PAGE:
Eur J Pediatr Surg 2018; 28(03): 293-296
DOI: 10.1055/s-0037-1603526
Original Article
Georg Thieme Verlag KG Stuttgart · New York

Feeding Jejunostomy: Is It a Safe Route in Pediatric Patients? Single Institution Experience

Francesco Fascetti-Leon
Pediatric Surgery, Department of Women's and Children's Health, University of Padua, Padova, Italy
Department of Pediatric Surgery, Chelsea and Westminster Hospital, NHS Foundation Trust, London, United Kingdom
,
Hisham El Agami
Department of Pediatric Surgery, Chelsea and Westminster Hospital, NHS Foundation Trust, London, United Kingdom
,
Dalia Gobbi
Department of Pediatric Surgery, Ospedale Cà Foncello, Treviso, Italy
,
Simon Clarke
Department of Pediatric Surgery, Chelsea and Westminster Hospital, NHS Foundation Trust, London, United Kingdom
,
Munther Haddad
Department of Pediatric Surgery, Chelsea and Westminster Hospital, NHS Foundation Trust, London, United Kingdom
,
Muhammad Choudhry
Department of Pediatric Surgery, Chelsea and Westminster Hospital, NHS Foundation Trust, London, United Kingdom
› Author Affiliations
Funding None.
Further Information

Publication History

29 January 2017

18 April 2017

Publication Date:
23 May 2017 (eFirst)

Abstract

Introduction Impossibility to place a gastrostomy and failed gastroesophageal reflux surgery with unsafe swallow are the main indications to Feeding Jejunostomy (FJ) in children. The aim of this study is to quantify the incidence of complications associated with FJ.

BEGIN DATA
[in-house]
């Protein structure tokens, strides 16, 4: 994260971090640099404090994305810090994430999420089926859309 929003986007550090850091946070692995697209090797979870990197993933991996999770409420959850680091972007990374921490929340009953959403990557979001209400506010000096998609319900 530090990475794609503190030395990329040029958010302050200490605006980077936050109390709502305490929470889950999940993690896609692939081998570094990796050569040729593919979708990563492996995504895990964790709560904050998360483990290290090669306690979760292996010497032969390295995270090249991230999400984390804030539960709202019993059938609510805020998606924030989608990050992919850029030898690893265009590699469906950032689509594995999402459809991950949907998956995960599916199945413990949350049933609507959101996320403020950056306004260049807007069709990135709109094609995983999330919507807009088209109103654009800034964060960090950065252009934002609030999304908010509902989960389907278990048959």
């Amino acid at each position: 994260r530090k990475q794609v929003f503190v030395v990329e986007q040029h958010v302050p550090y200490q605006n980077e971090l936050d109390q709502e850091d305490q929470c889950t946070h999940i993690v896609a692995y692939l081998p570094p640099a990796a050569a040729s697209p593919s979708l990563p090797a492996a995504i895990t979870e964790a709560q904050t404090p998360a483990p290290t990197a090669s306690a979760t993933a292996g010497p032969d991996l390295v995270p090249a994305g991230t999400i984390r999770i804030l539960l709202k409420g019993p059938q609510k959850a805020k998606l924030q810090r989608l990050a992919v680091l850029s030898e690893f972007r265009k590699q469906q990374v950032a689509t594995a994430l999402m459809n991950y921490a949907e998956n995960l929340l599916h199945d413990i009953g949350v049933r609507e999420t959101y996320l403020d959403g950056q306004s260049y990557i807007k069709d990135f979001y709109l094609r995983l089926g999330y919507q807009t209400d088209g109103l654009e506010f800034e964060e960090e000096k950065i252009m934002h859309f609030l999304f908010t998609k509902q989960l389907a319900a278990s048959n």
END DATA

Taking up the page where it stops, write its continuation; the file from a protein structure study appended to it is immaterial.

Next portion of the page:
Materials and Methods A retrospective review of patients who had surgically inserted FJ between January 2009 and August 2013 at our institution was conducted. Data were obtained from medical records, operative notes, and radiology database, focusing on complications.

Results A total of 19 patients, average age 39.6 months (3–168 months), were treated during the study period. Indications to FJ were gastroesophageal reflux disease (GERD) associated with unsafe swallow in 12, esophageal atresia in 5, and foregut dysmotility in 2. Seventeen FJ were inserted via laparotomy and 2 were laparoscopically assisted. In all cases, a serosal tunnel on the antimesenteric border was fashioned. No intraoperative complications were recorded. Tube dislodgement/blockage occurred on an average of 0.48 times per month in 18 out of 19 patients. The average radiation dose received for tube reinsertion/manipulation was 3.316 mSv/year/patient (0–10.66). Major postoperative complications occurred in 7 out of 19. After an average follow-up of 21 months, two have abandoned the use of FJ due to poor tolerance and three have fully weaned off. Two patients died due to unrelated causes.

Conclusion FJ, as an alternative means for enteral feeding, may require multiple readmissions and exposure to radiological procedures. The high risk of severe complications should be considered when offering this procedure.